Barbed Wire Open Mic Series provides a stage for artists


Gaby Velasquez

Two young musicians perform at the 306 Sessions at Zeven Music Studios in Eastside El Paso as part of the Barbed Wire Open Mic Series.

Andria Granada, Staff Reporter

The Barbed Wire Open Mic Series: A BorderSenses Event offers El Paso performers of different genres the opportunity to present and practice their acts for an audience throughout the city. The stage is open to anyone willing to sign up and has hosted a diverse array of artists including poets, comedians, banjo-accompanied history singers and folklórico dancers.

The series was started in 2007 by Veronica Guajardo and Trent Hudley out of UTEP’s MFA Creative Writing Department. They have since partnered with BorderSenses, a local nonprofit focused on promoting the literary arts, to hold weekly events at venues across the city, providing more opportunities for artists to express themselves.

After the closing of The Barbed Wire’s primary location, The Percolator, BWOMS tried holding its events at different venues such as the Soho Lounge before finding a home at The Black Orchid Lounge, The Rock House Café and Gallery, Frozert Yogurt, Zeven Studios and The Pizza Joint.

“My goal is to not just consume culture, but produce culture,” said Project Director Richie Marrufo. “By creating our own content, even if its covers, it gives us something else to do that’s in the spirit of the arts and creativity and community.”

As organizer, promoter and host of BWOMS, Marrufo said he strives to create a welcoming space where all performers can feel comfortable enough to present.

“Everyone has their different reason for performing,” Marrufo said. “For some people it’s just to get out of the house and it’s almost therapeutic for a lot of people. Of course, there are also a lot of people that get their foot in the scene.”

Marrufo, who teaches English at El Paso Community College and is a poet and musician, attributes its success to the talent of the performers. The Barbed Wire Open Mic has served as a home for several artists and musicians such as Coyote Blue, Candance and Jupiter Junkies, who have all earned local reputations and gigs at other venues after performing at BWOMS.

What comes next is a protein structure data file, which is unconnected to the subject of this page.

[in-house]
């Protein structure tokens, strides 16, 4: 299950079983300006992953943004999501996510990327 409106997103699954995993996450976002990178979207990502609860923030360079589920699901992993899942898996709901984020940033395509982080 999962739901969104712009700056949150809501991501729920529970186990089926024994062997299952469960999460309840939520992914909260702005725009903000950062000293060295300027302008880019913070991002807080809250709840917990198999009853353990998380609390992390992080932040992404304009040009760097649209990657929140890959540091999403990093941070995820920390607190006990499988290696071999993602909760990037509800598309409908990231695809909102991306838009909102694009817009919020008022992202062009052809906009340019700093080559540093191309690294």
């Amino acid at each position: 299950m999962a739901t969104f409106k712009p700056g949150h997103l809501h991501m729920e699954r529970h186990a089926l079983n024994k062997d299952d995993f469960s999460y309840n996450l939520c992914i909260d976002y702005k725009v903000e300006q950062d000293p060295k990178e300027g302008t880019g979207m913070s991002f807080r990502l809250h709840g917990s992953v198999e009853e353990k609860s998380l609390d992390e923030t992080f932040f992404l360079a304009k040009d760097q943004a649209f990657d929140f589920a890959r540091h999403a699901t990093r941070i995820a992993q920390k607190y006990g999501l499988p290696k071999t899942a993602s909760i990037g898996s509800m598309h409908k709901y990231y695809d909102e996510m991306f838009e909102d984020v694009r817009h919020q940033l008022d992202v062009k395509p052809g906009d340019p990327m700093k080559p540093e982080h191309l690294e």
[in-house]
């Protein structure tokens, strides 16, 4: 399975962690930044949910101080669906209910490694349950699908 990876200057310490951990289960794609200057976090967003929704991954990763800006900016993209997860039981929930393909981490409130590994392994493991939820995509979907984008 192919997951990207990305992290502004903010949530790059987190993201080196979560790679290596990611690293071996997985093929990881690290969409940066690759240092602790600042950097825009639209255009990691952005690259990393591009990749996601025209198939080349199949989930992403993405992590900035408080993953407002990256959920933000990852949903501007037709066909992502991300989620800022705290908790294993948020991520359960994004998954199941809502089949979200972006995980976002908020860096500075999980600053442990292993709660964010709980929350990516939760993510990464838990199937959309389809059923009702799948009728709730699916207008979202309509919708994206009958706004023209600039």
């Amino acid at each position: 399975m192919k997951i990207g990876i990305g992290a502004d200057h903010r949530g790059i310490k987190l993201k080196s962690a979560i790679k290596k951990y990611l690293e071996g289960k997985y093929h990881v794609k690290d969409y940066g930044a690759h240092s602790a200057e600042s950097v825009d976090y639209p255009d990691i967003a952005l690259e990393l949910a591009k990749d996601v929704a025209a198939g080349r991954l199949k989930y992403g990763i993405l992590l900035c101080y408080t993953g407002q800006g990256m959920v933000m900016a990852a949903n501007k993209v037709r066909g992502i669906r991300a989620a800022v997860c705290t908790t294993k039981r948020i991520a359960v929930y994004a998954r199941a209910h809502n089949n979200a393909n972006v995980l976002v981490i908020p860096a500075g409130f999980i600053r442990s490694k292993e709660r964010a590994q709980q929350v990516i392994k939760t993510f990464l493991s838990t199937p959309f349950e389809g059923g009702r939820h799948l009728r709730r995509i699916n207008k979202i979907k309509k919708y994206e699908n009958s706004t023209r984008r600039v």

Frozert Yogurt owner Amanda Mathis-Ozer, said that in her home town of Nashville, Tennessee, open mics are common.

“It was just a dynamic that I really enjoyed,” said Mathis-Ozer. “I see it as a way to support the local arts in general and just have fun.”

Stephanie Solomon, who has witnessed several of Frozert’s open mics as an employee, said that the open mics are always very different and fun to watch.

“It’s less pressure and it’s a good way to connect,” said Marrufo. “I feel as long as I’ve been doing this, every single open mic is organic in its own way.”

BWOMS has received the 2016 Texas Spoken Word Association award for “Best Open Mic,” EPCC’s 2016 “Community Spirit Award” and has the support of both the El Paso Museum and Cultural Affairs Department and the Texas Commission on the Arts.

Open mic nights are held every other Tuesday at The Black Orchid Lounge, the second Tuesday of each month at Frozert Yogurt, Sundays during the 306 Sessions at Zeven Music Studios and the last Saturday of every month at The Rock House Cafe and Gallery.

For more information, call (806) 470-1583, follow @BWOMS on Facebook, or log on to

Andria Granada may be reached at [email protected]